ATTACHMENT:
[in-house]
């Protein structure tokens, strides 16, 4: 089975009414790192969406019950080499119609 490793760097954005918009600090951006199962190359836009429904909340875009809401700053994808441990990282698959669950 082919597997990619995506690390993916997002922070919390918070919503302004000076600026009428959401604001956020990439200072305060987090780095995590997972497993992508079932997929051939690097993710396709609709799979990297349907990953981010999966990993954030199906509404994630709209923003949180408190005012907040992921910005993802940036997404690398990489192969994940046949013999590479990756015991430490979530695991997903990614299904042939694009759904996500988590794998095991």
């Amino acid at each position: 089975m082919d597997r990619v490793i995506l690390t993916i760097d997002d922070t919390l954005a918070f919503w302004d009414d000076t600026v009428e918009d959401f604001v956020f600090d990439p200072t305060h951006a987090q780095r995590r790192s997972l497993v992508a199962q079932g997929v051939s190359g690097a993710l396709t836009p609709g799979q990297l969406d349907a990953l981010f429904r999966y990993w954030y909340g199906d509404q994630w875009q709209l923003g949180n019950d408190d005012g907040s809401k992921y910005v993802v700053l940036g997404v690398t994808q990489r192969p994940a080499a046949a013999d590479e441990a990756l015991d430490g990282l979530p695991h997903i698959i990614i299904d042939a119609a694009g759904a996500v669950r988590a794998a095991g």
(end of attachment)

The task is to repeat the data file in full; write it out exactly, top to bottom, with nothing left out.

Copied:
[in-house]
């Protein structure tokens, strides 16, 4: 089975009414790192969406019950080499119609 490793760097954005918009600090951006199962190359836009429904909340875009809401700053994808441990990282698959669950 082919597997990619995506690390993916997002922070919390918070919503302004000076600026009428959401604001956020990439200072305060987090780095995590997972497993992508079932997929051939690097993710396709609709799979990297349907990953981010999966990993954030199906509404994630709209923003949180408190005012907040992921910005993802940036997404690398990489192969994940046949013999590479990756015991430490979530695991997903990614299904042939694009759904996500988590794998095991």
């Amino acid at each position: 089975m082919d597997r990619v490793i995506l690390t993916i760097d997002d922070t919390l954005a918070f919503w302004d009414d000076t600026v009428e918009d959401f604001v956020f600090d990439p200072t305060h951006a987090q780095r995590r790192s997972l497993v992508a199962q079932g997929v051939s190359g690097a993710l396709t836009p609709g799979q990297l969406d349907a990953l981010f429904r999966y990993w954030y909340g199906d509404q994630w875009q709209l923003g949180n019950d408190d005012g907040s809401k992921y910005v993802v700053l940036g997404v690398t994808q990489r192969p994940a080499a046949a013999d590479e441990a990756l015991d430490g990282l979530p695991h997903i698959i990614i299904d042939a119609a694009g759904a996500v669950r988590a794998a095991g």